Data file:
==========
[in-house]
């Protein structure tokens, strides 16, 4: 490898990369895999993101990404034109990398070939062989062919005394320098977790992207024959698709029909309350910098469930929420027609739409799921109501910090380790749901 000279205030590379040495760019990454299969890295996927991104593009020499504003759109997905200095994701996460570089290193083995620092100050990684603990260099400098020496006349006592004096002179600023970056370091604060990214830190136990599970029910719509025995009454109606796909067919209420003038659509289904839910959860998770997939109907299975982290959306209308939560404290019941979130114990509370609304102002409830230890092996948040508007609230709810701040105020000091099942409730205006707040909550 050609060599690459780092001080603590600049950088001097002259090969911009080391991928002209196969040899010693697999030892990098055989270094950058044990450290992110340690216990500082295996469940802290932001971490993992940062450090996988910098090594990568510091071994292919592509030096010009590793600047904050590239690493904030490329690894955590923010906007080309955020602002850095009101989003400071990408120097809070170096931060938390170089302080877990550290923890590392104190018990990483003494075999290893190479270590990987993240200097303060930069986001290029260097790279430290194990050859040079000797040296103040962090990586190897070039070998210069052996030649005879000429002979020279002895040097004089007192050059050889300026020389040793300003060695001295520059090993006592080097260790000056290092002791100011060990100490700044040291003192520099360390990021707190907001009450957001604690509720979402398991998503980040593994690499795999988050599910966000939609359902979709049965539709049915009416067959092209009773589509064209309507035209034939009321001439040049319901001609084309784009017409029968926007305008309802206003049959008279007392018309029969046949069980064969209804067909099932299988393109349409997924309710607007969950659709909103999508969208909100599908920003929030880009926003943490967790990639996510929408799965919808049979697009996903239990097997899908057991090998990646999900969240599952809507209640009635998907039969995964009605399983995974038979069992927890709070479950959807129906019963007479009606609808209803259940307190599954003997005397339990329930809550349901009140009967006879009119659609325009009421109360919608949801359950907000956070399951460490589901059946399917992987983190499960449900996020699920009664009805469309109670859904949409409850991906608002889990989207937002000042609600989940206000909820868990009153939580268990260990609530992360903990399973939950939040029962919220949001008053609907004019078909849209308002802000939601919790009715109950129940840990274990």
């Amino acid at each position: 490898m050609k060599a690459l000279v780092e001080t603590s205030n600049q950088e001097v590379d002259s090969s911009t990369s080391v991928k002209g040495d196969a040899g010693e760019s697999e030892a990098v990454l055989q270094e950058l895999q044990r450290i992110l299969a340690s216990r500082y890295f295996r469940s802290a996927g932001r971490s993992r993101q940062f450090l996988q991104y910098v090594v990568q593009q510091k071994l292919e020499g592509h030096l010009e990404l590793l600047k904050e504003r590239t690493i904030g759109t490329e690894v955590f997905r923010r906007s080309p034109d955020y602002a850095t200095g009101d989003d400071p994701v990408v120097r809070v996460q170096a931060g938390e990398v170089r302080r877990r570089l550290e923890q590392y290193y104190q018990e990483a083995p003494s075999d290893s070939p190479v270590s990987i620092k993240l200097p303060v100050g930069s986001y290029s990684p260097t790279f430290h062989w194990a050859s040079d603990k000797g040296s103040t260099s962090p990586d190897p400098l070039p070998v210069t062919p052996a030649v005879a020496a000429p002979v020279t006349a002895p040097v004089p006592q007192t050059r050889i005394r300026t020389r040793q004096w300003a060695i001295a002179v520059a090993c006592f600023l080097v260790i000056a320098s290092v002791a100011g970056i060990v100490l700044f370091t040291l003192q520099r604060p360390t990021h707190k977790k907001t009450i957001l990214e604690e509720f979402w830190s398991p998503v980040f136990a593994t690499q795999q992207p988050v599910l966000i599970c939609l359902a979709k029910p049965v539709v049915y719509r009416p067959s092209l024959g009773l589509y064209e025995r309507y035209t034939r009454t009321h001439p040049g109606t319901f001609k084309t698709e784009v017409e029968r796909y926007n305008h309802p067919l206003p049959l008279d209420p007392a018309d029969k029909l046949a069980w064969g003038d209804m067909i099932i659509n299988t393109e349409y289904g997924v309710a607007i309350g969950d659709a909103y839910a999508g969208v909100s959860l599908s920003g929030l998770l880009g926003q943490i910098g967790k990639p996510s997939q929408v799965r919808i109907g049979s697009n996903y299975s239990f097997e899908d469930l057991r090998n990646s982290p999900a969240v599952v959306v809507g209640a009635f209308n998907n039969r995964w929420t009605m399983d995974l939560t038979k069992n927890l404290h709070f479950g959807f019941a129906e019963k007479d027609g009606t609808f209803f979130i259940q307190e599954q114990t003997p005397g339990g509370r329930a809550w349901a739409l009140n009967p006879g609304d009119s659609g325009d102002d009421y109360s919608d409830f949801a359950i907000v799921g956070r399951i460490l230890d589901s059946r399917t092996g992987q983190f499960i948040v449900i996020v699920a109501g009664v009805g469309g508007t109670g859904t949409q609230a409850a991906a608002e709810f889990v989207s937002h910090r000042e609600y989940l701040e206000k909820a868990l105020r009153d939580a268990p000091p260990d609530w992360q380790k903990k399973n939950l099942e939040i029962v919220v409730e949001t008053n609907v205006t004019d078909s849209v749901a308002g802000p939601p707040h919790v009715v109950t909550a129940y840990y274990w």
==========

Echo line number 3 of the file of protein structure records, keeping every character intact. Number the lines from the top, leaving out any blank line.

């Amino acid at each position: 490898m050609k060599a690459l000279v780092e001080t603590s205030n600049q950088e001097v590379d002259s090969s911009t990369s080391v991928k002209g040495d196969a040899g010693e760019s697999e030892a990098v990454l055989q270094e950058l895999q044990r450290i992110l299969a340690s216990r500082y890295f295996r469940s802290a996927g932001r971490s993992r993101q940062f450090l996988q991104y910098v090594v990568q593009q510091k071994l292919e020499g592509h030096l010009e990404l590793l600047k904050e504003r590239t690493i904030g759109t490329e690894v955590f997905r923010r906007s080309p034109d955020y602002a850095t200095g009101d989003d400071p994701v990408v120097r809070v996460q170096a931060g938390e990398v170089r302080r877990r570089l550290e923890q590392y290193y104190q018990e990483a083995p003494s075999d290893s070939p190479v270590s990987i620092k993240l200097p303060v100050g930069s986001y290029s990684p260097t790279f430290h062989w194990a050859s040079d603990k000797g040296s103040t260099s962090p990586d190897p400098l070039p070998v210069t062919p052996a030649v005879a020496a000429p002979v020279t006349a002895p040097v004089p006592q007192t050059r050889i005394r300026t020389r040793q004096w300003a060695i001295a002179v520059a090993c006592f600023l080097v260790i000056a320098s290092v002791a100011g970056i060990v100490l700044f370091t040291l003192q520099r604060p360390t990021h707190k977790k907001t009450i957001l990214e604690e509720f979402w830190s398991p998503v980040f136990a593994t690499q795999q992207p988050v599910l966000i599970c939609l359902a979709k029910p049965v539709v049915y719509r009416p067959s092209l024959g009773l589509y064209e025995r309507y035209t034939r009454t009321h001439p040049g109606t319901f001609k084309t698709e784009v017409e029968r796909y926007n305008h309802p067919l206003p049959l008279d209420p007392a018309d029969k029909l046949a069980w064969g003038d209804m067909i099932i659509n299988t393109e349409y289904g997924v309710a607007i309350g969950d659709a909103y839910a999508g969208v909100s959860l599908s920003g929030l998770l880009g926003q943490i910098g967790k990639p996510s997939q929408v799965r919808i109907g049979s697009n996903y299975s239990f097997e899908d469930l057991r090998n990646s982290p999900a969240v599952v959306v809507g209640a009635f209308n998907n039969r995964w929420t009605m399983d995974l939560t038979k069992n927890l404290h709070f479950g959807f019941a129906e019963k007479d027609g009606t609808f209803f979130i259940q307190e599954q114990t003997p005397g339990g509370r329930a809550w349901a739409l009140n009967p006879g609304d009119s659609g325009d102002d009421y109360s919608d409830f949801a359950i907000v799921g956070r399951i460490l230890d589901s059946r399917t092996g992987q983190f499960i948040v449900i996020v699920a109501g009664v009805g469309g508007t109670g859904t949409q609230a409850a991906a608002e709810f889990v989207s937002h910090r000042e609600y989940l701040e206000k909820a868990l105020r009153d939580a268990p000091p260990d609530w992360q380790k903990k399973n939950l099942e939040i029962v919220v409730e949001t008053n609907v205006t004019d078909s849209v749901a308002g802000p939601p707040h919790v009715v109950t909550a129940y840990y274990w």